Some of the repellers did not repel mice. Others did not emit any sound at all. There’s another video where he also tests them on bugs, attempting to repel them from a light source at night.
By the end of the video, you can see loads of moths and other buggies flapping madly around the repellers. It’s really quite funny.
It looks like some companies are literally selling you hunks of plastic with fancy names plastered onto them.
What Do the Reviews Say?
So here’s something interesting. The reviews appear somewhat mixed. With all that scientific data and legal action, you’d think ultrasonic repellers had emitted their last, right?
They are alive and apparently well on Amazon. So what’s the deal? For one, there is a bit of a fake online reviews epidemic. Amazon has gotten way better at this, but we took the liberty of investigating some of the most popular ultrasonic repeller reviews.
According to our favorite fake review detector, Fakespot, the review authenticity for most repellers ranges from a C to an F. Those are school grades, folks. F is for flunk.
Fakespot will give you a number of helpful tips, including notes that reviewers have a “suspiciously positive sentiment.” Or it will acknowledge some degree of deception involved, high or low.
Nearly all of the repeller products have had over a hundred reviews deleted by Amazon (good on them), and most of the company grades don’t get very high either.
In fact, it is normal for ultrasonic repeller companies to suffer terrible reliability scores overall. Many have review authenticities estimated at a rate of 60%. To be clear, that means 40% of their total reviews are unreliable.
Some companies actually had scores of 60% unreliable reviews.
Detecting the Fake Reviews
It’s not uncommon for people to see a product, notice a 5-star rating, and click” add to cart”. But this runs the risk of overlooking some real shady business.
Let’s check some repeller reviews. Here are a few actual examples:
- “To rid house of roaches”
- “This thing WORKs. The ever staying mice seem totally disappeared. I am a believer of this product.”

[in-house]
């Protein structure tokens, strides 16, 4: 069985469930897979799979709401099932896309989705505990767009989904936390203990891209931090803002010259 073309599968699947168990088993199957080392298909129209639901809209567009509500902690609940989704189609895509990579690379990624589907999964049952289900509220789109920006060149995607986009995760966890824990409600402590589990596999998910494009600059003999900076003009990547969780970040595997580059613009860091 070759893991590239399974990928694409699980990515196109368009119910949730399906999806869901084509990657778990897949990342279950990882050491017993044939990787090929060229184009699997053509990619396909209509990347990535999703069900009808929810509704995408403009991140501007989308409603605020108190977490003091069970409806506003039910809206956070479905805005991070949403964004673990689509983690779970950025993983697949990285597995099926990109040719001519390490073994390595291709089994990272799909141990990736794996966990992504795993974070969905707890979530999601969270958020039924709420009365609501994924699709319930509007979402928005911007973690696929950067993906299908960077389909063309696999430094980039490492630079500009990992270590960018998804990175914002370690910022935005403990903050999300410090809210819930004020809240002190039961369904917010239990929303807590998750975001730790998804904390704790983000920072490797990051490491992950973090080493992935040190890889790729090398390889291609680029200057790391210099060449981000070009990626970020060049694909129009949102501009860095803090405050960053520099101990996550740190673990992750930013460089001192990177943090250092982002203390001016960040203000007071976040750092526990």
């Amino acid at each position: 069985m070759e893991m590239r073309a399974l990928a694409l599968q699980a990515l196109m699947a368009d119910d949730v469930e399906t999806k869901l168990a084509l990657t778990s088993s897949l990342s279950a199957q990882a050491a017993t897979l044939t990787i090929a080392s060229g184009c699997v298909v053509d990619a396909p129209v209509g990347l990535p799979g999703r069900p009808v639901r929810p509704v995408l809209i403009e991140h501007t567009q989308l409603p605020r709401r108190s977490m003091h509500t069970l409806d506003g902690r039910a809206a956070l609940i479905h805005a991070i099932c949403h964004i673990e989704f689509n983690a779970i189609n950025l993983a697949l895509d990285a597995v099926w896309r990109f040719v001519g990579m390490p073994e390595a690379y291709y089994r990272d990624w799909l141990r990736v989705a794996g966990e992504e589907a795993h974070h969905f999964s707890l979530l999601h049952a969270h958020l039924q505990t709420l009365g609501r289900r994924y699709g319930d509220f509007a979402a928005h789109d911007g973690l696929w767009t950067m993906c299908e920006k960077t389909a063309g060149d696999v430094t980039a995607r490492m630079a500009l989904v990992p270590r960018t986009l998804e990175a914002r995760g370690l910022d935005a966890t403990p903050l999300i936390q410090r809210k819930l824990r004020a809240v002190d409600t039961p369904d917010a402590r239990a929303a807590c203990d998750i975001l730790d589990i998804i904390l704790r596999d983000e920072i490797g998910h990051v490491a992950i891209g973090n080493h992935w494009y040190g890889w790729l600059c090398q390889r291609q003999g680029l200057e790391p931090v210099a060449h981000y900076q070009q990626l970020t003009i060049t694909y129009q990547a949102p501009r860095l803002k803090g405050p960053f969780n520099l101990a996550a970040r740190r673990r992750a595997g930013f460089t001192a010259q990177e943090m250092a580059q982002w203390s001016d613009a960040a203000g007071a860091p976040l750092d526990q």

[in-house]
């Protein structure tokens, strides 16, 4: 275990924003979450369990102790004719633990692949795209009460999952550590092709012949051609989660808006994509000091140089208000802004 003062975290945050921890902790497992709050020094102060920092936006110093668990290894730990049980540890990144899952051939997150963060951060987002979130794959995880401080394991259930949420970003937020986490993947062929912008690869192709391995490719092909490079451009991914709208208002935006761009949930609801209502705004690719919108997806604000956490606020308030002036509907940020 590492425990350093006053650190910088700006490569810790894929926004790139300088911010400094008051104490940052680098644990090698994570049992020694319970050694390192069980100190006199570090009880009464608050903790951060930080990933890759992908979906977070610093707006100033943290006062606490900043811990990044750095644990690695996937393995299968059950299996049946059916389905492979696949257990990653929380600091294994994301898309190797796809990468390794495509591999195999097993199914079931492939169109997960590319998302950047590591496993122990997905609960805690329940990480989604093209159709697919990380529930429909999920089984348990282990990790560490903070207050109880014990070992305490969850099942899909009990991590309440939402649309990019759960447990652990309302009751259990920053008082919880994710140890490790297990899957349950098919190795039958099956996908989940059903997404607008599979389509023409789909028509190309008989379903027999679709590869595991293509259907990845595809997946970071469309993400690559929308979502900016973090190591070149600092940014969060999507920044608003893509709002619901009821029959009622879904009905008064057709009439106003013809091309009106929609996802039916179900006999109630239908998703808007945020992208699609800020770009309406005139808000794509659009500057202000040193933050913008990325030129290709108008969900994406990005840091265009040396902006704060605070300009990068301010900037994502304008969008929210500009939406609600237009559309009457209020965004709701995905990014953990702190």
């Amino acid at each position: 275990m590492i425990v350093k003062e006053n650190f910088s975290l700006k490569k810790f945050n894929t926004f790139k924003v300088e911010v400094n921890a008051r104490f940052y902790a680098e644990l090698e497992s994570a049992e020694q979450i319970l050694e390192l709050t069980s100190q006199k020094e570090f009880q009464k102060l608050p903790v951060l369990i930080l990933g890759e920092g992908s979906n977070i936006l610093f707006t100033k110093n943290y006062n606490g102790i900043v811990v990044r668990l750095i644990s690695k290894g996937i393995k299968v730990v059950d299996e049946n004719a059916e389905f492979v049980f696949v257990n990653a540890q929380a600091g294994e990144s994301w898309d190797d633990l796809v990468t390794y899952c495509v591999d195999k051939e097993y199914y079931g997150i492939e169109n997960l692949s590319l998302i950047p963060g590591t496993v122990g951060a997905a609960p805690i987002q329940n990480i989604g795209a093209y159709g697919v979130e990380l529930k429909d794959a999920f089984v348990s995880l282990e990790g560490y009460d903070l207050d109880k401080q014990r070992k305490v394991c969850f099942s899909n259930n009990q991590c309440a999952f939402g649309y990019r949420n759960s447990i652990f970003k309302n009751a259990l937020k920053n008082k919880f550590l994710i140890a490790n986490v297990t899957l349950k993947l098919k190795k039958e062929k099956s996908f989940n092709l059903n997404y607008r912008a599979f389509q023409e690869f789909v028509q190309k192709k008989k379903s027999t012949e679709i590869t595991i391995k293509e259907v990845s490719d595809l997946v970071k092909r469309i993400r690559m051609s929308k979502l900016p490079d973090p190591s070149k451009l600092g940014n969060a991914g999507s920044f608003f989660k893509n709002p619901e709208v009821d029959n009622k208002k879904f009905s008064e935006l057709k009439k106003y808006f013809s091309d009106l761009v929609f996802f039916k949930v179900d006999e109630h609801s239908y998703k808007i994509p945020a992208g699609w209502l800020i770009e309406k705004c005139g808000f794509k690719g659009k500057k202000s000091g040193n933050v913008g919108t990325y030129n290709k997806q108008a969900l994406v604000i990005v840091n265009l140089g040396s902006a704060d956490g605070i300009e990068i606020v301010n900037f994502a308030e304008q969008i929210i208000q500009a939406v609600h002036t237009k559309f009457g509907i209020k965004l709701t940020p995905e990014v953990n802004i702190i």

- love it <3 best CDs i ever heard this is a must have!
- “As advertised.”
- “Son loved it!”
Notice the sub-par grasp of English. The typos. The strangely vague and suspiciously brief exclamations. What’s with that first one? It’s not even a review! It’s just a sentence fragment.
You will notice that the third review down is actually for unspecified CDs.
And the final review… Your son loved his ultrasonic pest repeller? Happy birthday, Little Johnny. Maybe this will keep the rats out of your bedroom at night.
When you combine the sketchy reviews with the sketchy history of ultrasonic repellers, you really start putting the pieces together.
What About the Good Scores?
Some companies actually had decent scores. No As, but a few Bs here and there. However, we should remind readers that no repeller (without fake reviews that is) we looked at had a score of better than a C. Even when the company itself seemed reliable, the product was never better than controversial.
As for the C-grade repellers, it looks like there are indeed some authentic reviews that do recommend the product.
So what gives?
Well, there will always be some number of good reviews for a bad product. There are all kinds of things that can happen. If the thing works one time and the buyer reviews it positively, they probably won’t come back on the site to give it a second review.
Or maybe they buy pest poisons and traps along with an ultrasonic repeller, and fail to realize that the problem is solved by the poisons and traps. Or maybe it’s a coincidence… You use it once, and some other unknown thing drives the pests out around the same time.